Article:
Observance of the prophet's birthday holiday is far from universal, even in predominantly Muslim countries, and the Islamic Supreme Council of America describes it as a "spiritual and social occasion for the Muslims who are so inclined to celebrate it":

Regardless how one may feel about this matter, the fact remains that Mawlid an-Nabi is now listed among the public holidays of nearly every country around the Muslim world. Along with the two Eids, this holiday is now widely celebrated by Muslims of different sectarian and tariqa backgrounds.

A 2 January 2015 article published by On Being examines the disparity between Muslims who observe or celebrate the holiday and those who don't. The concluding paragraphs of that article noted that the observance in 2015 would fall close to Christmas (further indicating Muslims didn't just decide in 2015 to co-opt the Christian holiday):

For the Muslims who honor Muhammad's Mawlid, it's the deep love for Muhammad that brings them closer to God. For those who identify as Salafi, and wish to abide only by practices that they believe originate in the Qur'an and the example of Muhammad, it is a way of honoring the desire to practice Islam as Muhammad would have wanted us to do, without what is deemed to be later accretions and potentially dubious practices. As the Prophet himself is to have said, disagreement among the scholars is a mercy.

And here's a fun little thought: next year, the birthday of Muhammad will fall even closer to ... the birth of Christ. Whatever brings you closer to God, Christmas and Mawlid, may it be blessed.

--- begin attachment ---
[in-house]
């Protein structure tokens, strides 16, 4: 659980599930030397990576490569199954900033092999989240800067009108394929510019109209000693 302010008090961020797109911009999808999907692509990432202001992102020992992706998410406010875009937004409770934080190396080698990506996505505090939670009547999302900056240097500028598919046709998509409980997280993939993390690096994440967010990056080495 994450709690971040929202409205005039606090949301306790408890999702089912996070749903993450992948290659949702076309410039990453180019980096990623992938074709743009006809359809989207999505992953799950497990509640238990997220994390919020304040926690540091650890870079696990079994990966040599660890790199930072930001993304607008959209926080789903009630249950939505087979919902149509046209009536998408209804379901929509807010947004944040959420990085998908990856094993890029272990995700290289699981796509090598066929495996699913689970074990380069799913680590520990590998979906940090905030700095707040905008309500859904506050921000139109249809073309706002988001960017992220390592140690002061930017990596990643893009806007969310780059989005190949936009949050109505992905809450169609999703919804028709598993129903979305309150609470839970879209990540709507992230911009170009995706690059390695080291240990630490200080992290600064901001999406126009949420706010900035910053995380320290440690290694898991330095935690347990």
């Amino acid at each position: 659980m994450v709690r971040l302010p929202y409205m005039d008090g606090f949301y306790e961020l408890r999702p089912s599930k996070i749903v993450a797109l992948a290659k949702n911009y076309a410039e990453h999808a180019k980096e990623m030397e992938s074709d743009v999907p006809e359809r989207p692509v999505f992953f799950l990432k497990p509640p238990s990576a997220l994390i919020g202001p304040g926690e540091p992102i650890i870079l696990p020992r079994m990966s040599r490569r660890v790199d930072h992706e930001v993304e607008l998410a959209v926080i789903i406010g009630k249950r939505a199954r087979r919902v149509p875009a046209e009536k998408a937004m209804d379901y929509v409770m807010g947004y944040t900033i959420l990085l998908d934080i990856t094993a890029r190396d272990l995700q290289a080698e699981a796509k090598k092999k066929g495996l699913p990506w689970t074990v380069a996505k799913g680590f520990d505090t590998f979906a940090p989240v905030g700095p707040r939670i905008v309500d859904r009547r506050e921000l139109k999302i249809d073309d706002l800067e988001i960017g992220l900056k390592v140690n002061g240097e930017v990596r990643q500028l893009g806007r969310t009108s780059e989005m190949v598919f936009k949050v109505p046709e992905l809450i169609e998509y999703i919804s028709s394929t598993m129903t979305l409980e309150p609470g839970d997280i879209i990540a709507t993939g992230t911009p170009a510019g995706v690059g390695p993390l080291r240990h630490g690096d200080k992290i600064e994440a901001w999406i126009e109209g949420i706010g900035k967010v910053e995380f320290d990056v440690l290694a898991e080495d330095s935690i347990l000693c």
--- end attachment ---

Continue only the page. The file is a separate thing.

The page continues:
A very rudimentary primer on the workings of the Islamic calendar handily explains that the "Islamic Calendar has twelve months but, unlike Western calendars, has only 354 days." The mathematically-inclined might notice that in the list of days on which the observance has historically fallen, it has fluctuated by roughly eleven days from year to year.

As calendar information documents, the assertion that Muslims worldwide have suddenly decided to steal Christmas from Christians is absurd. Anyone could look up the dates on which the observance of the Prophet Mohammed's birth has fallen throughout the years and see that they fluctuate due to the structure of the Islamic calendar and are clearly unrelated to anything Christians happen to be doing. Whether the claim spread through ignorance of this freely available information or willful misrepresentations of it is unclear, but the proximity of the observance of the birth of the Prophet Mohammed to Christmas in 2015 is neither a surprise, a new thing, nor a decision made by the Muslim world to aggravate Christians.

In 2015, Geller similarly falsely reported Muslims had canceled the 4th of July and attempted to ban the national anthem. She also advanced a falsehood maintaining that large chain stores were implementing Sharia-friendly checkout lines.

Kim LaCapria is a former writer for Snopes.